Sunday, February 21, 2010


There have been a growing number of reports in the popular press about excessive use of the Internet under the guise of “Internet addiction,” “Internet Addiction Disorder” (IAD), and “Internet Addiction Syndrome” (IAS). For many people, the concept of Internet addiction seems far-fetched, particularly if their concepts and definitions of addiction involve the taking of drugs. Despite the predominance of drug-based definitions of addiction, there is now a growing movement which views a number of behaviors as potentially addictive including those which do not involve the ingestion of a psychoactive drug .
Research has suggested that social pathologies are beginning to surface in cyberspace. These have been termed “technological addictions” and have been operationally defined as non-chemical addictions which involve excessive human-machine interaction. They can thus be viewed as a subset of behavioral addictions and feature core components of addiction, i.e., salience, mood modification, tolerance, withdrawal, conflict, and relapse. Young  claims Internet addiction is a broad term that covers a wide variety of behaviors and impulse control problems. This is categorized by five specific subtypes :
1) Cybersexual addiction: compulsive use of adult websites for cybersex and cyberporn.
2) Cyber-relationship addiction: over-involvement in online relationships.
3) Net compulsions: obsessive online gambling, shopping, or day-trading.
4) Information overload: compulsive Web surfing or database searches.
5) Computer addiction: obsessive computer game playing.
Put very simply, a gambling addict or a computer game addict who engages in their chosen behavior online is not addicted to the Internet. The Internet is just the place where they engage in the behavior. However, in contrast to this, there are case study reports of individuals who appear to be addicted to the Internet itself . These are usually people who use Internet chat rooms or play fantasy role-playing games — activities that they would not engage in except on the Internet itself. These individuals to some extent are engaged in text-based virtual realities and take on other social personas and social identities as a way of making themselves feel good about themselves.
In these cases, the Internet may provide an alternative reality to the user and allow them feelings of immersion and anonymity that may lead to an altered state of consciousness. This in itself may be highly psychologically and/or physiologically rewarding. Furthermore, as with other addictions, the activity
can totally take over their life and cause many health-related problems, including both traditional withdrawal-type symptoms and anxiety disorders, depression, and insomnia. It would appear for those with an Internet addiction disorder, the health consequences can be just as damaging as other, more traditional addictions. The good news is that the number of genuine sufferers appears to be small. However, the number will almost certainly increase over time as more and more people go online. Because of the small numbers of genuine known cases of Internet addiction, this author is unaware of very few (if any) organizations that have any practices specifically addressing this issue in the workplace .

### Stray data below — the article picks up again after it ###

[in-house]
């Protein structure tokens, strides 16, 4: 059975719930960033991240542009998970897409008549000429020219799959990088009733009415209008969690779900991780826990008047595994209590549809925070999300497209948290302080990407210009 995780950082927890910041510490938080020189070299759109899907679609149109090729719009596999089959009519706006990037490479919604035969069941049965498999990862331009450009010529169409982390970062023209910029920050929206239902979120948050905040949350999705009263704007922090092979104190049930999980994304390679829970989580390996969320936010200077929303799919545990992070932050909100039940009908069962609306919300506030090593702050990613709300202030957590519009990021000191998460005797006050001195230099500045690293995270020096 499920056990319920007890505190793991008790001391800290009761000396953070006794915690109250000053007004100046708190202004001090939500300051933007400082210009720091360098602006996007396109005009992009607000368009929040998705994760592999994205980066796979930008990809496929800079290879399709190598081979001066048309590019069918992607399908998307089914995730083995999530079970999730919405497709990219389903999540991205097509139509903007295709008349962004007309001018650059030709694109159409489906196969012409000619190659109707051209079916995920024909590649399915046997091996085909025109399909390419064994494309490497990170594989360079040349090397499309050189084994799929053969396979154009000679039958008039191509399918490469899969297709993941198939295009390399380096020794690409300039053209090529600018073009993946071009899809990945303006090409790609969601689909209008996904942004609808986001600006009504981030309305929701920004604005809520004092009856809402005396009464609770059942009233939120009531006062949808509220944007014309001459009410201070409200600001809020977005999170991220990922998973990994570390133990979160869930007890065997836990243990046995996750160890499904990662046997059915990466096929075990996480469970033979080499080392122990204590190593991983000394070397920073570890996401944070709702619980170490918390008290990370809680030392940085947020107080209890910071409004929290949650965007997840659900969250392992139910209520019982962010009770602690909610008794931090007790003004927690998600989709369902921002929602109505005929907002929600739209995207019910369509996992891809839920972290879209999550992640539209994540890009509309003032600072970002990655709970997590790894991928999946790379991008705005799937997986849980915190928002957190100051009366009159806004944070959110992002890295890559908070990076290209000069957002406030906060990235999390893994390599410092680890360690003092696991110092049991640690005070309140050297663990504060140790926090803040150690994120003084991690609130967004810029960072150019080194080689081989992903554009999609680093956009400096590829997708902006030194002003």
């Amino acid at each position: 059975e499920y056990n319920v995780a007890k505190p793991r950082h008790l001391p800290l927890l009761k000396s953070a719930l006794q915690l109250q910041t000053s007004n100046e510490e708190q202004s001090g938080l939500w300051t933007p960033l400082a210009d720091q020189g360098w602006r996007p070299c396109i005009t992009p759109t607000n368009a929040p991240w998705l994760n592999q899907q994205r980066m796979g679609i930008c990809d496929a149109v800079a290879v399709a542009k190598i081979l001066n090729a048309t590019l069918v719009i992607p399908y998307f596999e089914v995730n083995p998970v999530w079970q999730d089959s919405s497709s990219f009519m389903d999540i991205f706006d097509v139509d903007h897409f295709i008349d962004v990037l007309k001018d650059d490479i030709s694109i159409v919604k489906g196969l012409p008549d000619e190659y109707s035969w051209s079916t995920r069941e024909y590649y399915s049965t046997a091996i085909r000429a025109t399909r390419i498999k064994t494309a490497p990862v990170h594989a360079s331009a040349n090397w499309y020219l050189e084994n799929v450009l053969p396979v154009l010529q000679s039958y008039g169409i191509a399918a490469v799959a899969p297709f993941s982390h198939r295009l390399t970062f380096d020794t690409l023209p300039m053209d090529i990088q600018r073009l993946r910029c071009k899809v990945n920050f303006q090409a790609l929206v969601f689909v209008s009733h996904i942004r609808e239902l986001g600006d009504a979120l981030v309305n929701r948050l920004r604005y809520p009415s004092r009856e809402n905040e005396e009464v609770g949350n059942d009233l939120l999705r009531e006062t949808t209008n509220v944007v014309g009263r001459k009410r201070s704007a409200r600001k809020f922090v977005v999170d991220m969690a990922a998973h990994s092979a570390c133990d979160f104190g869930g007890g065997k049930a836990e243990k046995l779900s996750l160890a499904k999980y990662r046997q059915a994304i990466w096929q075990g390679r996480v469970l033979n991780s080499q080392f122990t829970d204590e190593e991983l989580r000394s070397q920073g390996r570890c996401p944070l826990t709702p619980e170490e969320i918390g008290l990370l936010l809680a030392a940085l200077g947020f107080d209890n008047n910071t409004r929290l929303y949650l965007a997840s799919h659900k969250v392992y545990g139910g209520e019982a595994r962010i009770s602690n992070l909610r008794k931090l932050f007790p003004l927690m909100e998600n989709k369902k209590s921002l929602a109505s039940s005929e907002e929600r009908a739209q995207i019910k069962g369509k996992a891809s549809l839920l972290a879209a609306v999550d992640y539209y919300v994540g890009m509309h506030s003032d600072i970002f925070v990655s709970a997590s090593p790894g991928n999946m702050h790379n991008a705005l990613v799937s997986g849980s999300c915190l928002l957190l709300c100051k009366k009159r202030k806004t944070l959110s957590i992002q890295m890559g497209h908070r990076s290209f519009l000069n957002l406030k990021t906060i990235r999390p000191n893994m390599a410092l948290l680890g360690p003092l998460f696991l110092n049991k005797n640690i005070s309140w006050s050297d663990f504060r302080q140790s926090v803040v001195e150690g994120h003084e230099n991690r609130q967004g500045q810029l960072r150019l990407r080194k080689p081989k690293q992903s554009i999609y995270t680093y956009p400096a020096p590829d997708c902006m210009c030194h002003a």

There are many factors that make Internet addiction in the workplace seductive. It is clear from research in the area of computer-mediated commu
nication that virtual environments have the potential to provide short-term comfort, excitement, and/or distraction. These reasons alone provide compelling reasons why employees may engage in non-work-related Internet use. There are also other reasons, including opportunity, access, affordability, anonymity, convenience, escape, and dis-inhibition, which are outlined in more detail in the next section on Internet abuse.
Case studies of excessive Internet users may also provide better evidence of whether Internet addiction exists by the fact that the data collected are much
more detailed. Even if just one case study can be located, it indicates that Internet addiction actually does exist — even if it is unrepresentative. There appear to be many people who use the Internet excessively, but are not addicted as measured by bona fide addiction criteria. Most people researching
in the field have failed to use stringent criteria for measuring addiction that has perpetuated the skepticism shown among many academics. The main problems with much of the research to date is that:
• the sampling methods used have been questionable,
• the measures used have no measure of severity,
• the measures have no temporal dimension,
• the measures have a tendency to overestimate the prevalence of problems,
• the measures used take no account of the context of Internet use,
• there is no survey work to date that conclusively demonstrates that Internet addiction exists.
Case study accounts  have shown that the Internet can be used to counteract other deficiencies in the person’s life .
Most excessive Internet users spend vast amounts of time online for social contact (mostly for chat room services). As these cases show, text-based relationship can obviously be rewarding for some people and is an area for future research both in, and outside of, the workplace. As can be seen, Internet addiction appears to be a bona fide problem to a small minority of people, but evidence suggests the problem is so small that few employers take it seriously. It may be that Internet abuse (rather than Internet addiction) is the issue that employers should be more concerned about. This is therefore covered in more detail in the following sections.

1 comment:

  1. I should be an advocate to responsible internet usage as a subscriber of an Australian broadband service provider. I need to make sure my kids won't suffer that condition.